BreadDecember-January 2013

Gluten-Free, Allergy-Friendly Sourdough Bread

MAKES 1 LOAF (14 slices)

Photo by Sharon Kane

Gluten-free, allergy-friendly Sourdough Bread contains no dairy, eggs or commercial yeast.

The taste and texture of this bread improves the second day. It may be a bit moist the first 12 hours out of the oven but will air out nicely by the next day. It makes excellent toast.

4 cups Brown Rice Starter
1 teaspoons salt
1 tablespoon oil
1 cup + 2 tablespoons quinoa flour

1. Grease a loaf pan or line it with parchment paper.

2. Measure Brown Rice Starter into a mixing bowl. Add salt and oil and mix gently. Add quinoa flour and mix gently.

3. Slide dough into prepared pan. Gently press it into the pan with a spatula. Let dough rise 6 to 7 hours. A cold oven is ideal for this.

4. Preheat oven to 300F.

5. Loosely cover pan with aluminum foil. Place in preheated oven and bake 45 minutes. Remove foil and bake an additional 40 minutes uncovered. Test for doneness using a skewer; it should go into the bread evenly and come out clean.

6. Take loaf from oven and let cool 10 to 20 minutes. Remove from pan and cool on rack.

Each slice contains 102 calories, 2g total fat, 0g saturated fat, 0g trans fat, 0mg cholesterol, 254mg sodium, 19g carbohydrate, 2g fiber, 1g protein.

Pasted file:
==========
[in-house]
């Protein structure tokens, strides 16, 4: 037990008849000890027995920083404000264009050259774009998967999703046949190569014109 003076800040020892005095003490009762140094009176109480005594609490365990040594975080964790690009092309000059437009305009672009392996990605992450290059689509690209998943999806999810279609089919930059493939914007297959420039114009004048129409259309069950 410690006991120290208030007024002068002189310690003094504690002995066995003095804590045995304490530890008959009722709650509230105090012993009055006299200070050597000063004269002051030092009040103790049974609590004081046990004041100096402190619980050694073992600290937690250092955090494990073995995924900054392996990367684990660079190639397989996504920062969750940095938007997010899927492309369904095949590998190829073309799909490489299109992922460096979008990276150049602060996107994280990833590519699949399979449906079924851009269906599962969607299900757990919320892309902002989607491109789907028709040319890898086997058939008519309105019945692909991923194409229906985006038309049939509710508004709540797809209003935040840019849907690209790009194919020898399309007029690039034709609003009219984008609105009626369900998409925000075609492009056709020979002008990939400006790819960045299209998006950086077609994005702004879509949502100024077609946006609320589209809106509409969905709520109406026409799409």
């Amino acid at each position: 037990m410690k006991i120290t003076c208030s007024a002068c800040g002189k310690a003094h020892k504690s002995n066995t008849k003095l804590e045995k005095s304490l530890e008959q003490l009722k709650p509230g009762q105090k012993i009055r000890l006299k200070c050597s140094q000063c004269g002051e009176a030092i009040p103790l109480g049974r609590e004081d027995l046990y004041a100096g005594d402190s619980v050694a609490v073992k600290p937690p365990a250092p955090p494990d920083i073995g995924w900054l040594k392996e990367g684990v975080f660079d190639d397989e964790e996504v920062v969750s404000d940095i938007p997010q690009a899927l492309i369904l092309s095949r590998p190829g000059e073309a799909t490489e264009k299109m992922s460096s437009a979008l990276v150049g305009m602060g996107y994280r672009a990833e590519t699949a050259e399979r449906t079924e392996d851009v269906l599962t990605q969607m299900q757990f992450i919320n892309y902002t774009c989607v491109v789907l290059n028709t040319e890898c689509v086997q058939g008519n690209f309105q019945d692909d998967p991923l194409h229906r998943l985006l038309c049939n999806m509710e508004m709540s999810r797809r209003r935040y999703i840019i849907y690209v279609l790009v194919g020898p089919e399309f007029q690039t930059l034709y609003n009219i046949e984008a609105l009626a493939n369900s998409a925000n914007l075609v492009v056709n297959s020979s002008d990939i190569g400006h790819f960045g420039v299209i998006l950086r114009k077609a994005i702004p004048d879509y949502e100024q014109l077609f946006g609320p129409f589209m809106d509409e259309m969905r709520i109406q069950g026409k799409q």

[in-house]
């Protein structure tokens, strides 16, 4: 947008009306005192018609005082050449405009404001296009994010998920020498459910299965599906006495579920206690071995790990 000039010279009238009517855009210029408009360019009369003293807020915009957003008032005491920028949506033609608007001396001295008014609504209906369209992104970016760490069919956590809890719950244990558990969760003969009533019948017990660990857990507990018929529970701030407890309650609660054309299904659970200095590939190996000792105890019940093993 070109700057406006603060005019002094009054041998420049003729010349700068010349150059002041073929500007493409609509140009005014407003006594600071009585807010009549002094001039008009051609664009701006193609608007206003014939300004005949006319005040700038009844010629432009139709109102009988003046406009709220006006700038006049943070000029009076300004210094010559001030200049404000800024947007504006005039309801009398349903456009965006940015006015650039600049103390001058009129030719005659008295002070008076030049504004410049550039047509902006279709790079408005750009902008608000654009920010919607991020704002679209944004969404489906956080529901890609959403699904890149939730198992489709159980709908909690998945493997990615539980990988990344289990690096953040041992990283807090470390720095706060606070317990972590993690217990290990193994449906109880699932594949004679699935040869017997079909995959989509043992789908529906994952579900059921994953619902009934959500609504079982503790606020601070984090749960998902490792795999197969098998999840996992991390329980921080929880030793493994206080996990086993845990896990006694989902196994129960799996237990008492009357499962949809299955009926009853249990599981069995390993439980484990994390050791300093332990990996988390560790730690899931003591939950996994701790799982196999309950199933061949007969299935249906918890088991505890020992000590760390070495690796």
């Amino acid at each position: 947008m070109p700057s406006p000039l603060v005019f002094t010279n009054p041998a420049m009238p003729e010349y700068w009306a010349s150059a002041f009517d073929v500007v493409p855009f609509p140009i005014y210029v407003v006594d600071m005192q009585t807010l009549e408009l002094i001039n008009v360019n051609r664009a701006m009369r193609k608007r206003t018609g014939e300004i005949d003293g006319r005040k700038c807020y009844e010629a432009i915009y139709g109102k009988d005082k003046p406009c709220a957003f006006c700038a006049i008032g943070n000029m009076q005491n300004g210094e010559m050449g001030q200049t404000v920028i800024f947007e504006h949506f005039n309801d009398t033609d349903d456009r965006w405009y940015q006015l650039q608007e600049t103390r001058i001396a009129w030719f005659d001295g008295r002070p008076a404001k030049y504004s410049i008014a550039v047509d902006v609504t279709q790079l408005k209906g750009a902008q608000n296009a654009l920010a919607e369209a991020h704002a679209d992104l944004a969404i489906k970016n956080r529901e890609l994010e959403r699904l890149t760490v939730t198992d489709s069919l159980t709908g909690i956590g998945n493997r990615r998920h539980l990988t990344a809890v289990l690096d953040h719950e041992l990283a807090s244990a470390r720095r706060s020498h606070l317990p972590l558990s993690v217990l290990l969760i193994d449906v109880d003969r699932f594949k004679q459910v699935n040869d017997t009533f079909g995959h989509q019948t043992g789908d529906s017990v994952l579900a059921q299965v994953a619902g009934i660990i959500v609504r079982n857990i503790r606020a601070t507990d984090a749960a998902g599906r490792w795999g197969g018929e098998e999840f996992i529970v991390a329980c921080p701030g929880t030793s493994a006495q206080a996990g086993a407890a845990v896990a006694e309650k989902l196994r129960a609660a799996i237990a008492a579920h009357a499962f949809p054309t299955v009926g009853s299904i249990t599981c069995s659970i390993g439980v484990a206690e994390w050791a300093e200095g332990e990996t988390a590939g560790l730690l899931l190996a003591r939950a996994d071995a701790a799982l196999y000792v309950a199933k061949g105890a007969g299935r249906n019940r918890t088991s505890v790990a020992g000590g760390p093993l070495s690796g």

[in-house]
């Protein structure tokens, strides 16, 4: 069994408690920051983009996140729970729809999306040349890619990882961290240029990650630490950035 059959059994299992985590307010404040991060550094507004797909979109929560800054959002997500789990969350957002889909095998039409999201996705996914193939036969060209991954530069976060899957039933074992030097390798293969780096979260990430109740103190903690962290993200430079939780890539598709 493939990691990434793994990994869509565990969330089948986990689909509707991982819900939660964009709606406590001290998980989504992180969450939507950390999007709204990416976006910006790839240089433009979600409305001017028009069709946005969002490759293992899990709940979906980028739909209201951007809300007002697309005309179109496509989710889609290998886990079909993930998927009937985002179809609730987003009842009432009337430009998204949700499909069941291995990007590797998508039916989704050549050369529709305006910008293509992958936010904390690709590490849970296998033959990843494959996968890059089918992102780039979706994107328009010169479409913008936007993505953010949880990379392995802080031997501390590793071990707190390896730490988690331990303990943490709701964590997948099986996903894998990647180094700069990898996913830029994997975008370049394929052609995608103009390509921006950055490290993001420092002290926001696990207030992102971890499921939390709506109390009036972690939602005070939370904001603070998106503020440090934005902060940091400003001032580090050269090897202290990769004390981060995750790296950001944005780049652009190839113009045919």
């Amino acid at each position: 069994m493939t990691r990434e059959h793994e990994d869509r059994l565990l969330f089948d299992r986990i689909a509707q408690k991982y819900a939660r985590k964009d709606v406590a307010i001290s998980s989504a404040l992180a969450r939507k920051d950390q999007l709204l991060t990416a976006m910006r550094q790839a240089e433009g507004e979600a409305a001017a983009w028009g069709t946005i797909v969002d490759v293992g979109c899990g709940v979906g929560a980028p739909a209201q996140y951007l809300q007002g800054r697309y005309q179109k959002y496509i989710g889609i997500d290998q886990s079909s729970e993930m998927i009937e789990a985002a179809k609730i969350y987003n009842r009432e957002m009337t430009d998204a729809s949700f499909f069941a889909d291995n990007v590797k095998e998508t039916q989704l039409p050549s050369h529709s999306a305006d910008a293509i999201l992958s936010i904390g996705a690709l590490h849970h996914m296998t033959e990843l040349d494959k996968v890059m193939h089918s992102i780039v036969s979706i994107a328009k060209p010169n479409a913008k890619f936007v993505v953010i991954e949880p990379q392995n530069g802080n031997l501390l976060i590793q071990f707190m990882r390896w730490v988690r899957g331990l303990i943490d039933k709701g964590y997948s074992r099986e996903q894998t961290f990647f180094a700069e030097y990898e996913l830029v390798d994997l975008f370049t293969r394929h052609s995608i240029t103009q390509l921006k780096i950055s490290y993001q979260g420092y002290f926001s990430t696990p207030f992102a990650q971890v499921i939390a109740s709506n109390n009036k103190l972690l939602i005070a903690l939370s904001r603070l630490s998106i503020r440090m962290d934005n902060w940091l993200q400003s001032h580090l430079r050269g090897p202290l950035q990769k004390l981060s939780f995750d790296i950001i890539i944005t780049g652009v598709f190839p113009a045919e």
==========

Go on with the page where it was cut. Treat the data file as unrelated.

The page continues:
Brown Rice Starter


If you can’t feed this starter at the 8-hour mark, place it in the refrigerator to slow down fermentation. This enables you to go 12 hours between feedings. Continue to grow starter in the refrigerator or put it back on the counter for remaining feedings.

7 cups brown rice flour, divided
4 cups filtered water, divided
2 tablespoons Water Kefir

1. Put cup flour into a glass or ceramic bowl. Add cup water and whisk until smooth. Add 2 tablespoons water kefir and whisk again.

2. Cover mixture with a paper towel or cloth and secure with a rubber band. Place on counter away from drafts and extreme temperature. Let ferment 8 hours at room temperature.

3. After 8 hours, remove paper towel or cloth and feed starter by adding cup flour and cup water. Whisk until smooth. Re-cover with paper towel or cloth and return to counter at room temperature.

4. Continue feeding starter every 8 hours for 3 to 4 days, adding cup flour and cup filtered water for each feeding. Starter will look creamy when you begin. After a few feedings it will become much thicker. Once bacterial activity begins, starter will become thick and puffy. Starter is ready to use when it’s thick, puffy and bubbly.

5. Measure out the amount of starter needed for your recipe and continue feeding starter at 8-hour intervals or put the rest in the freezer for another day.

Comments (4)

What is kefir water ?

Posted by: Sallymaybe | January 28, 2016 11:19 PM    Report this comment

What is kefir water ?

Posted by: Sallymaybe | January 28, 2016 11:18 PM    Report this comment

What is kefir water?
How do I make it ?

Posted by: Sallymaybe | January 28, 2016 11:17 PM    Report this comment

What is Keizer water and how do I make it .?

Posted by: Sallymaybe | January 28, 2016 12:04 PM    Report this comment

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